The Drafters of The UDHR

The Drafting Committee of The Universal Declaration of Human Rights

Secretary - General Mr. Ban Ki-moon | President of the General Assembly Mr. Vuk Jeremic | Member States 1945 : 51 | 2011 : 193 Member States




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The Drafting Committee of The Universal Declaration of Human Rights

Current Secretary - General of the United Nations is Mr. Ban Ki-moon .

The Universal Declaration of Human Rights was adopted on December 10Th 1948 by The General Assembly of The United Nations .Nowadays known as The UDHR, and translated into 401 different Languages and Dialects.. The Great persons behind this Milestone - Document were the Members of the Drafting Committee, with a different Cultural and personal background from around the World . In the tables below, The Drafting Committee, with a brief personal function and status within The United Nations and the Drafting Committee .

The Drafting Committee

Mr. William HODGSON

Member of the Commission 
on Human Rights




Member of the Commission 
on Human Rights


Mr. John Peter HUMPHREY

Director, UN Division of Human Rights




Dr. Charles Habib MALIK

Rapporteur of the Commission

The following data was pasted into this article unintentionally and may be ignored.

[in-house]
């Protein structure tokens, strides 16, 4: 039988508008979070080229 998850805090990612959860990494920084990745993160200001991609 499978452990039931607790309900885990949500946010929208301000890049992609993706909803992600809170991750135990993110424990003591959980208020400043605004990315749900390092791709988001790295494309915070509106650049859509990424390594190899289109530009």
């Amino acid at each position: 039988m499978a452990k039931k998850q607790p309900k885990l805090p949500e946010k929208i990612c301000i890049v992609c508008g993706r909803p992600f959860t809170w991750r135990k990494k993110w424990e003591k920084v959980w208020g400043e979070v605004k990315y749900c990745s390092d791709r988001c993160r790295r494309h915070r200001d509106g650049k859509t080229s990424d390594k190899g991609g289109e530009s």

on Human Rights


Mr. Alexander E BOGOMOLOV

Union of Soviet Socialist Republics
Member of the Commission on Human Rights



Mr. Peng - Chun CHANG

Vice-Chair of the Commission 
on Human Rights





Member of the Commission 
on Human Rights




United States of America
Chairperson of the Commission 
on Human Rights


Mr. Charles DUKES

United Kingdom of Great Britain 
and Northern Ireland
Member of the Commission on Human Rights



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The History of The United Nations

The history of the United Nations as an international organization has its origins in World War II. Since then its aims and activities have expanded to make it the archetypal international body in the early 21st century.

US President Franklin Delano Roosevelt first suggested using the name United Nations to refer to the Allies of World War II.Roosevelt suggested the term to Winston Churchill who cited Byron's use of the phrase "united nations" in Childe Harold's Pilgrimage, which referred to the Allies at the Battle of Waterloo in 1815. Franklin Roosevelt adopted the name and the first official use of the term occurred on January 1, 1942 with the Declaration by the United Nations.